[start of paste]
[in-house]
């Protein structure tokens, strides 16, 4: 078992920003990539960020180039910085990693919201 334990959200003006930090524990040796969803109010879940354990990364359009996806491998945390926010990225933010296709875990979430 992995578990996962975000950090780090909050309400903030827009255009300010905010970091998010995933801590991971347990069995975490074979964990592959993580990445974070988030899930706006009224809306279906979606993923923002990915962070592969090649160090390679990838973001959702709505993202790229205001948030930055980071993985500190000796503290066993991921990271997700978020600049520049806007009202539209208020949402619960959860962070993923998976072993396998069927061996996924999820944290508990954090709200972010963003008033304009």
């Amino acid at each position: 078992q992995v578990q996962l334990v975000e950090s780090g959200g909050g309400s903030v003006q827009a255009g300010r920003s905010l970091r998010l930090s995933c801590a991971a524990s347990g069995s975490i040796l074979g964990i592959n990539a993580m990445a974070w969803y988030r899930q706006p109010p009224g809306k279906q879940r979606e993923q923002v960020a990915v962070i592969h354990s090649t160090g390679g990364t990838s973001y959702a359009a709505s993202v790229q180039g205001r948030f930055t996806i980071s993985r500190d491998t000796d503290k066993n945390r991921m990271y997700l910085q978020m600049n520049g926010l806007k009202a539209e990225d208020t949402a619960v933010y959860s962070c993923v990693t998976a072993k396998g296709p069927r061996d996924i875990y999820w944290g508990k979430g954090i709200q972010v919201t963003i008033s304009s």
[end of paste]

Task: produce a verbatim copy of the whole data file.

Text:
[in-house]
């Protein structure tokens, strides 16, 4: 078992920003990539960020180039910085990693919201 334990959200003006930090524990040796969803109010879940354990990364359009996806491998945390926010990225933010296709875990979430 992995578990996962975000950090780090909050309400903030827009255009300010905010970091998010995933801590991971347990069995975490074979964990592959993580990445974070988030899930706006009224809306279906979606993923923002990915962070592969090649160090390679990838973001959702709505993202790229205001948030930055980071993985500190000796503290066993991921990271997700978020600049520049806007009202539209208020949402619960959860962070993923998976072993396998069927061996996924999820944290508990954090709200972010963003008033304009």
């Amino acid at each position: 078992q992995v578990q996962l334990v975000e950090s780090g959200g909050g309400s903030v003006q827009a255009g300010r920003s905010l970091r998010l930090s995933c801590a991971a524990s347990g069995s975490i040796l074979g964990i592959n990539a993580m990445a974070w969803y988030r899930q706006p109010p009224g809306k279906q879940r979606e993923q923002v960020a990915v962070i592969h354990s090649t160090g390679g990364t990838s973001y959702a359009a709505s993202v790229q180039g205001r948030f930055t996806i980071s993985r500190d491998t000796d503290k066993n945390r991921m990271y997700l910085q978020m600049n520049g926010l806007k009202a539209e990225d208020t949402a619960v933010y959860s962070c993923v990693t998976a072993k396998g296709p069927r061996d996924i875990y999820w944290g508990k979430g954090i709200q972010v919201t963003i008033s304009s």